Featuring photography from National Geographic award winning photographer Daniel J. Cox, Carroll’s new book introduces children of all ages to Portia Polar Bear. Portia enjoys a beautiful expansive homeland, friends, and freedom. But thanks to a regrettable bit of information from Fiona Fox, she begins a mission of discovery and ends up realizing that sometimes we worry for nothing. This photographic book encompasses a beautiful story by Carroll set to the exquisite photography of Cox. Available at bookstores and online (Amazon.com and BN.com).

Darling the Curly Tailed Reindoe by Cheryl Campbell

Children and adults alike will fall in love with this adorable little reindoe who lives at the North Pole. Darling wants to be just like all the other reindeer and reindoes in her village, but she is different because her tail has a curl. And Darling discovers that being different isn’t much fun. That is until her wise Uncle Don decides that Darling’s curly tail needs a pail and then Darling becomes a favorite among the reindeer, reindoes, elves and even Mrs.Claus. Available online at www.reindoe.com.

The High Road Has Less Traffic By Monique Honaman

Enjoy a candid and sometimes funny look at the journey that is divorce. Monique shares her personal journey, prepares you for the unexpected hazards, and explains the realization that taking the “high road” can be the most self-fulfilling and productive “exit strategy” to follow for the good of all involved, especially children. Humorous, inspirational and always poignant, the book is written straight from the heart. Available online at www.highroadlesstraffic.com. 30

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October/November 2010


The Cumming Fairgrounds by Matt Coutu Did you know that the fairgrounds are 15 years old? Neither did I until I talked to Mr. Dave Horton, the Fairgrounds director. The 40- acres served as a sewer water pond for the old Water Distribution Plant, before being turned into the fairgrounds. Construction began in April of 1995, and was completed in October. The first 10-day fair was held in 1997. If you didn’t know, it’s quite an accomplishment for fairgrounds to hold a 10-day event that early, according to Mr. Horton. Usually, they have three or four day fairs, until they are at least five years old. If you haven’t had the chance to see the fairgrounds when there isn’t an event going on, you really should. There are a lot of things to do there besides the typical fair carnival rides, eat funnel cakes, and play games. There’s the colonial village, which sits on top of the hill near the amphitheatre. The village features a cottage, a schoolhouse, and a small Baptist church. They were all occupied at one point! Near the road is the Quarter Midget race track. If you come at the right time, you might see go-kart drivers in action around on it. NASCAR driver Bobby Labonte got his start in racing when he was a kid, tearing up quarter midget tracks in and around his hometown of Corpus Christi, Texas. In 1977, long before Jeff Gordon became a four-time NASCAR champion, Gordon stepped behind the wheel of his first quarter midget at the urging of his stepfather, John Bickford. Then, if you make your way toward the other end, you will see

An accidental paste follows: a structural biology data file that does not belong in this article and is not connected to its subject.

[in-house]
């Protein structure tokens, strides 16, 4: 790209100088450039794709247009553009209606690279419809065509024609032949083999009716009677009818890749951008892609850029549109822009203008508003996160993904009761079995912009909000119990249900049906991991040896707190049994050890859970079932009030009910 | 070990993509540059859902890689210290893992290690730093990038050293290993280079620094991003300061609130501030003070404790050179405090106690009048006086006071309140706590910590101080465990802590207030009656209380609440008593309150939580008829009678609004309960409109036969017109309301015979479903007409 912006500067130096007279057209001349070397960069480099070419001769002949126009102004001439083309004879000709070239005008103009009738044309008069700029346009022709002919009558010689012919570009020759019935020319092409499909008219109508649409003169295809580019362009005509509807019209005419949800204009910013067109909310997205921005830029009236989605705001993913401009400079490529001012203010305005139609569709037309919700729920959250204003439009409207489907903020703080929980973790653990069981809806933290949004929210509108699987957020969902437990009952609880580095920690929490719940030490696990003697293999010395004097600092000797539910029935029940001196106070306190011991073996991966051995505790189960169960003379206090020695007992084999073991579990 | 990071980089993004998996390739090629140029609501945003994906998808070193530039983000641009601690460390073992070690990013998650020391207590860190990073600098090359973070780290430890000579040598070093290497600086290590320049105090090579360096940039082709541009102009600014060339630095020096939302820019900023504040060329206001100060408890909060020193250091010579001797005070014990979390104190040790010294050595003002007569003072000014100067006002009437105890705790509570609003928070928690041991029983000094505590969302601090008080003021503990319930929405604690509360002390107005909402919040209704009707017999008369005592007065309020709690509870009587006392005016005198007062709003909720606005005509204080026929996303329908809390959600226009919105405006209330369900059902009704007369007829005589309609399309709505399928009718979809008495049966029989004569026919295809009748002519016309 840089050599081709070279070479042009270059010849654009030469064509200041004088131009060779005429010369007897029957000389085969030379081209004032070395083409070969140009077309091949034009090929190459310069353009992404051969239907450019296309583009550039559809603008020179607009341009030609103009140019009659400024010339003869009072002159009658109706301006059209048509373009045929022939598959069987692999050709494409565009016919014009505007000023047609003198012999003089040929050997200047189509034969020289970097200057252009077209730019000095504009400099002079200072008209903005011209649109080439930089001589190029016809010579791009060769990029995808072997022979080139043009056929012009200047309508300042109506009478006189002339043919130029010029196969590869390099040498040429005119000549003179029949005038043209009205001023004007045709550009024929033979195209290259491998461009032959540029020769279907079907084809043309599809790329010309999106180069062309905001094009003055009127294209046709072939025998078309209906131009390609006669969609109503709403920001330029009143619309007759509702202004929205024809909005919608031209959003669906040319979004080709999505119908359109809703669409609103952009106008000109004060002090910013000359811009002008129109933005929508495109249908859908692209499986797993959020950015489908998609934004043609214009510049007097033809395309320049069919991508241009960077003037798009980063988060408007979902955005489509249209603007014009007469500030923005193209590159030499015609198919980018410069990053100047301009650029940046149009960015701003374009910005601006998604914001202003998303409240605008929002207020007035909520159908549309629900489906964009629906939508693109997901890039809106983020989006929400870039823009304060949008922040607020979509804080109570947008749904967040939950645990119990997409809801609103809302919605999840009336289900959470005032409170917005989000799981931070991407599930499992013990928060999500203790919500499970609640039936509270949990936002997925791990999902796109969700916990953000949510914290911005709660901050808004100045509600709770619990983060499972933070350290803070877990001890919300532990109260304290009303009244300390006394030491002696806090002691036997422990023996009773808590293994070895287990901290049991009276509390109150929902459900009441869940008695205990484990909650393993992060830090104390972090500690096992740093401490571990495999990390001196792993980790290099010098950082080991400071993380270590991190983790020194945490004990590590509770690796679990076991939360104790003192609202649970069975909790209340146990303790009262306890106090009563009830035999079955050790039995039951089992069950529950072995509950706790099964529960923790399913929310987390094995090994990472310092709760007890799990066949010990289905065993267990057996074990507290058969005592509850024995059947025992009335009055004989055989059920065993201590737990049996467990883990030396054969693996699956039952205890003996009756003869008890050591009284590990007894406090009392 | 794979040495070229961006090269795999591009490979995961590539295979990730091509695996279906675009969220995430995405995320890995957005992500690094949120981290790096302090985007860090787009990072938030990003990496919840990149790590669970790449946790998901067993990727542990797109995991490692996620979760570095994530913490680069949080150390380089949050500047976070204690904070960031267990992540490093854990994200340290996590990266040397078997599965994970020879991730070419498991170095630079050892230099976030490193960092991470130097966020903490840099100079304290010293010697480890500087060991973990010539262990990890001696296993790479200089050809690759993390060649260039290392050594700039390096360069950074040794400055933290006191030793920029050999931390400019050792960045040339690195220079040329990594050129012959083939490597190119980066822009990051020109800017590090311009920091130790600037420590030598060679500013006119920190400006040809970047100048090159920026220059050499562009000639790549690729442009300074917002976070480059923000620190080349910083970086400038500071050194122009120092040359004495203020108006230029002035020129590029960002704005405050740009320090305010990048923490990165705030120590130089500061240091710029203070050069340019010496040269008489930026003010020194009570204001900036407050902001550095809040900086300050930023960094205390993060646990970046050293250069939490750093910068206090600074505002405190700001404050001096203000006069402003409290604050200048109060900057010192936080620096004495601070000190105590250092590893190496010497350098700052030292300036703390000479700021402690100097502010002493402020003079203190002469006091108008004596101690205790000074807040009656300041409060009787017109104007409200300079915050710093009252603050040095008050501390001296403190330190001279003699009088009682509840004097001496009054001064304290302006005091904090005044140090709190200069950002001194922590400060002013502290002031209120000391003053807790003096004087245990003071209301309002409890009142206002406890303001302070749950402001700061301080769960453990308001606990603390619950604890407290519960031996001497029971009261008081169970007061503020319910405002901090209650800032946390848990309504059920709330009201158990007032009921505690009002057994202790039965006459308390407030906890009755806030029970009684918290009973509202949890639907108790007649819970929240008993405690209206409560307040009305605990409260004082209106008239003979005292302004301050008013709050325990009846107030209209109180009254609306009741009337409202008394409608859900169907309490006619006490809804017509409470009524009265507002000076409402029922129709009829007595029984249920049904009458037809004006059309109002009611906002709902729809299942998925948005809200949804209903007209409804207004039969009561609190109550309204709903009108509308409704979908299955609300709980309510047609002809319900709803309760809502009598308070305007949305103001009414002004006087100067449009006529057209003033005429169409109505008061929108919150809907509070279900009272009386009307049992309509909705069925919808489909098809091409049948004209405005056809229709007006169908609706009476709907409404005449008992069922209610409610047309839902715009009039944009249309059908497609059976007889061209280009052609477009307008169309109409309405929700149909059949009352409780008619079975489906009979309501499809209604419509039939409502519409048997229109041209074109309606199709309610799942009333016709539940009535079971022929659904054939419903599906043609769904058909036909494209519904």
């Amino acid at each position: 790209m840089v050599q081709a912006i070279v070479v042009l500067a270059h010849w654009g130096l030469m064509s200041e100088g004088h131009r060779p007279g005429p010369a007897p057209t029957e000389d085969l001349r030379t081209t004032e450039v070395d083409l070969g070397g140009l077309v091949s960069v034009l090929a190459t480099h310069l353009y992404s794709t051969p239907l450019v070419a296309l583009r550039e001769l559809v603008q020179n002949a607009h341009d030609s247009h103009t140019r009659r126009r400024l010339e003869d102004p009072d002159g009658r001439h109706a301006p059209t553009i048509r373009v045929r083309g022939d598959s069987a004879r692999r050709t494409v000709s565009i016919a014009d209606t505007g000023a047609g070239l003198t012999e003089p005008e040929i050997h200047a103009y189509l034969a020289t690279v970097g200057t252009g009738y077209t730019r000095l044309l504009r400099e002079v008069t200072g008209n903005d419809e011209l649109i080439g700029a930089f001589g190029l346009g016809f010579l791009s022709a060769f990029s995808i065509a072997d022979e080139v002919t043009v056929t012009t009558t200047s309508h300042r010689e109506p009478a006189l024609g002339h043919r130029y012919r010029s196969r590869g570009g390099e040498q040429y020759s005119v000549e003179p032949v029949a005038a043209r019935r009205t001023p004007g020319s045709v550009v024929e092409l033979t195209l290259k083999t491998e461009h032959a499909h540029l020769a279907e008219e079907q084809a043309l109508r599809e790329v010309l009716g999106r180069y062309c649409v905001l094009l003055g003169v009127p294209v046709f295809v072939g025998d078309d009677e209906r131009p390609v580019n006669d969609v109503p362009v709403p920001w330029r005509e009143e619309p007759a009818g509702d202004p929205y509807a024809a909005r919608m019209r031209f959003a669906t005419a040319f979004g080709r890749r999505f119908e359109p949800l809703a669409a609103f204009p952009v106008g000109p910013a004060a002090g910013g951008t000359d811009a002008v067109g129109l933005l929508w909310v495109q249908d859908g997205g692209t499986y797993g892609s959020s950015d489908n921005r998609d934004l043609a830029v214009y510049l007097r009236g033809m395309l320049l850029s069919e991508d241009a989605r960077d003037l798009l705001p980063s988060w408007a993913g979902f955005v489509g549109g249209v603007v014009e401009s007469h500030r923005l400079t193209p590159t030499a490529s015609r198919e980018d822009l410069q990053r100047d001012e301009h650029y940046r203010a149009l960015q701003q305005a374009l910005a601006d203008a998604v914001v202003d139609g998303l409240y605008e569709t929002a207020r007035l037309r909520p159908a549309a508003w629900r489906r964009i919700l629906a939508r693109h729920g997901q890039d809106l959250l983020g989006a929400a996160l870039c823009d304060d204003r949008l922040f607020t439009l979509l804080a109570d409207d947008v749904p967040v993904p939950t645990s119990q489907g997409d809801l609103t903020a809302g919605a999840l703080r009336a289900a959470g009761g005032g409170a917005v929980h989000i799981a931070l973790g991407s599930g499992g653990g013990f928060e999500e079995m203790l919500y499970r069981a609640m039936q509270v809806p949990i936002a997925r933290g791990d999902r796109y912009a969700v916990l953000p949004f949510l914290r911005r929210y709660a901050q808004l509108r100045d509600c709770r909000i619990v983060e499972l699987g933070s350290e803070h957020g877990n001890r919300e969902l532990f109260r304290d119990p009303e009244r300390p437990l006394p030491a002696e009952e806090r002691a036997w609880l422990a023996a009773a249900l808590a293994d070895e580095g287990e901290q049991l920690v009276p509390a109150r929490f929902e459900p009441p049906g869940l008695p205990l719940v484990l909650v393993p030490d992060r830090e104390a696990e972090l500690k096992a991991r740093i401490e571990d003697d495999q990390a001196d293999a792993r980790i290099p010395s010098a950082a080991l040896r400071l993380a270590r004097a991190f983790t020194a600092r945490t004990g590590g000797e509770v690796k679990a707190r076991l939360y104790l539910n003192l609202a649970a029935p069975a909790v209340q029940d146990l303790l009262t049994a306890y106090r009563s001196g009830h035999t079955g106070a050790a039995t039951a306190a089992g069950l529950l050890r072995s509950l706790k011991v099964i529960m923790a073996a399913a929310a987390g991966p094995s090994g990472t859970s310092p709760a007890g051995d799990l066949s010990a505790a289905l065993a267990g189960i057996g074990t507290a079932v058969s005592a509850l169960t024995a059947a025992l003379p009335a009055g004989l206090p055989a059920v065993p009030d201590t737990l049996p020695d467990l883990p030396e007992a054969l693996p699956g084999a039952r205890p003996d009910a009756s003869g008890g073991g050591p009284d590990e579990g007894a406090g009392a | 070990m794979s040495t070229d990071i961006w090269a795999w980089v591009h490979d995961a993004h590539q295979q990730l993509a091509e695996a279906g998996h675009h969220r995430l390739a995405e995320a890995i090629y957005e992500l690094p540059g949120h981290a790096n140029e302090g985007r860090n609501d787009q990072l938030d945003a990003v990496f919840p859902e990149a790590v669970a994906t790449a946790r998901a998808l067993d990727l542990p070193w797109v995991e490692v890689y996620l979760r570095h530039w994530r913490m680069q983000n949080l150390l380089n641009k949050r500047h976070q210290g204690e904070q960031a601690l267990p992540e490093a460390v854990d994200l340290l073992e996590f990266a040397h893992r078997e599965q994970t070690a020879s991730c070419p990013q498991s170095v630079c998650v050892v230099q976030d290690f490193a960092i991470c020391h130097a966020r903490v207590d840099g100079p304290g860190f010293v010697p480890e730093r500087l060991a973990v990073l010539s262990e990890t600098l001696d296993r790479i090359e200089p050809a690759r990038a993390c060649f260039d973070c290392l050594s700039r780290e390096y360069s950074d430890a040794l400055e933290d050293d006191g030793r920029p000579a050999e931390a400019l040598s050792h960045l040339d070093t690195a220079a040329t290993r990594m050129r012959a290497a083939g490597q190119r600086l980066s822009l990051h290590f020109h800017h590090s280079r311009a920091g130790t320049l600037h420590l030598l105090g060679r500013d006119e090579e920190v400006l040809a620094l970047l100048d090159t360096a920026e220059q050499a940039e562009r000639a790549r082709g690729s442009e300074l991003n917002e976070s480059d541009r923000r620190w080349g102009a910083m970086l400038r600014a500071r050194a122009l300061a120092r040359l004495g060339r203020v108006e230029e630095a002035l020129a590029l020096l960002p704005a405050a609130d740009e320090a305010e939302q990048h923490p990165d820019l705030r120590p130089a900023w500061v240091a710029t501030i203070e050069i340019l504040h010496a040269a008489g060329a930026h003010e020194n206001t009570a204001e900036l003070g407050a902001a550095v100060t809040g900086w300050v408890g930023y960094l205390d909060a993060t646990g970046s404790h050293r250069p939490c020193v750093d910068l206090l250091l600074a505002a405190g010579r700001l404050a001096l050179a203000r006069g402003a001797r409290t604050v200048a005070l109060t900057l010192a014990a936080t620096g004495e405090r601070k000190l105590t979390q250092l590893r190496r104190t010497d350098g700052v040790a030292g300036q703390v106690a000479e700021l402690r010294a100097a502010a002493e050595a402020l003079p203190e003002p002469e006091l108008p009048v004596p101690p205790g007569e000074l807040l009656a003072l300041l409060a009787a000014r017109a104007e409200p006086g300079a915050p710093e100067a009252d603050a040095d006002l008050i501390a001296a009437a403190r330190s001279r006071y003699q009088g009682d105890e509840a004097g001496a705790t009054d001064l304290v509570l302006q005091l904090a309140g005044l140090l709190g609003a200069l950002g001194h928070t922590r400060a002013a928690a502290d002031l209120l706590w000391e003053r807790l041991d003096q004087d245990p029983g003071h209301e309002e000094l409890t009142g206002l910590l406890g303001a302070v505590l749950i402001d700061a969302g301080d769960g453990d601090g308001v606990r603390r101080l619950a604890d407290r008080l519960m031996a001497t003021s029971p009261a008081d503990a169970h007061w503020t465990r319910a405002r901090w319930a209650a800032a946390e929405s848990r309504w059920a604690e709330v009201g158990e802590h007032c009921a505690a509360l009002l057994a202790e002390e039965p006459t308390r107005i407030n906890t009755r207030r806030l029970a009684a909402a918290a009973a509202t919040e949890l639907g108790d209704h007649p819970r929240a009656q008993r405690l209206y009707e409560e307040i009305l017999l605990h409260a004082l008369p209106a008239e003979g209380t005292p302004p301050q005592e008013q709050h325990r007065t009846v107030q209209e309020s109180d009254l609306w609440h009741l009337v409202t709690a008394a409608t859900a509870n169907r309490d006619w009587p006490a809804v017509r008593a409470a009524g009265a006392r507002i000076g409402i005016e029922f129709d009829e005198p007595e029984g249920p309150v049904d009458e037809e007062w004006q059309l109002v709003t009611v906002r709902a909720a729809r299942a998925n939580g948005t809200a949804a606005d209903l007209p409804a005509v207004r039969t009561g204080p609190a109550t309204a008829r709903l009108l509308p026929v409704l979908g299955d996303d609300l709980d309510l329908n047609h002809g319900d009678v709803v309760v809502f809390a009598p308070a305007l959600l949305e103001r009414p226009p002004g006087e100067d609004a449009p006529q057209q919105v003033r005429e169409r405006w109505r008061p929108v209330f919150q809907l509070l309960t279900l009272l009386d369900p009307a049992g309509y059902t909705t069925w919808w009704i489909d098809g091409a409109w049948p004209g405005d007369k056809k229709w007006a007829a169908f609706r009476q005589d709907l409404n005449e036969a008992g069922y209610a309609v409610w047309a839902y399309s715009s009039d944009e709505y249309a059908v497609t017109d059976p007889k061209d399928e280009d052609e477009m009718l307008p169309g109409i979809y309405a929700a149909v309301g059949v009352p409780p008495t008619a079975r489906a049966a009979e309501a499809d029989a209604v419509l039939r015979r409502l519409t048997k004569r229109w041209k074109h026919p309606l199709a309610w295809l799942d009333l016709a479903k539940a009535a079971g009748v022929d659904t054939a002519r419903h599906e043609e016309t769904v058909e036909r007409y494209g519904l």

October/November 2010

the vintage tractors donated by local families. There are some from the late 1800s in impeccable condition. If you walk past the tractors and down the slope across the covered bridge, you will find the Native American Village. To be honest, I didn’t even know it existed until I decided to go exploring after my interview with Mr. Horton. You will see a wigwam and a meeting hall. Also in the area are two cabins that you are able to go inside when the fair is in session. I even heard that during this year’s fair (October 7 – 17), there will be a live buffalo in the “If you haven’t had Indian Village.

the chance to see

Do you remember seeing the fairgrounds elephants at the fair last year? when there isn’t This year, there will be a bear an event going on, show instead! Because Mr. you really should .” Horton tries to have fresh, new attractions, he never schedules acts more than three years in a row. This year’s fair also will feature a tropical bird show and a chainsaw artist. The Ferris wheel will be back. If you didn’t know, this wheel is much more than meets the eye! You’ve been riding it all these years, but did you know that Elvis also rode it 48 years ago at the 1962 Seattle World’s Fair? It is also the world’s biggest portable Ferris wheel, standing at a height of 100 feet. When you’re at the fair this year, remember to explore! You never know what you will find. There’s much more to the fair than just cotton candy and bumper cars. Matt Coutu is a resident of Cumming. He is a student at Montessori Academy at Sharon Springs and an aspiring journalist.

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Feature

An Alaska Adventure: Cruises & Cruise Tours

Being The ‘What’ We Want Our Children To Be

by Michael Consoli

by Monique Honaman

Visiting Alaska can make for a very exciting vacation. Cruising or taking a cruise tour (the combination a cruise and land tour) in Alaska can be even MORE exciting, because the stress of where to go and how to get there is taken out of the equation, leaving you to enjoy doing whatever you want to do when you get there.

Divorce seems to have reached epidemic proportions. Statistics tell us that the divorce rate is actually lower than it has been in recent years, but it seems to me that the rate is increasing. I look around my neighborhood, my circle of friends, my kid’s sports teams, and it’s hard to miss finding someone who is in the midst of a separation or divorce. What impact is this having on our children?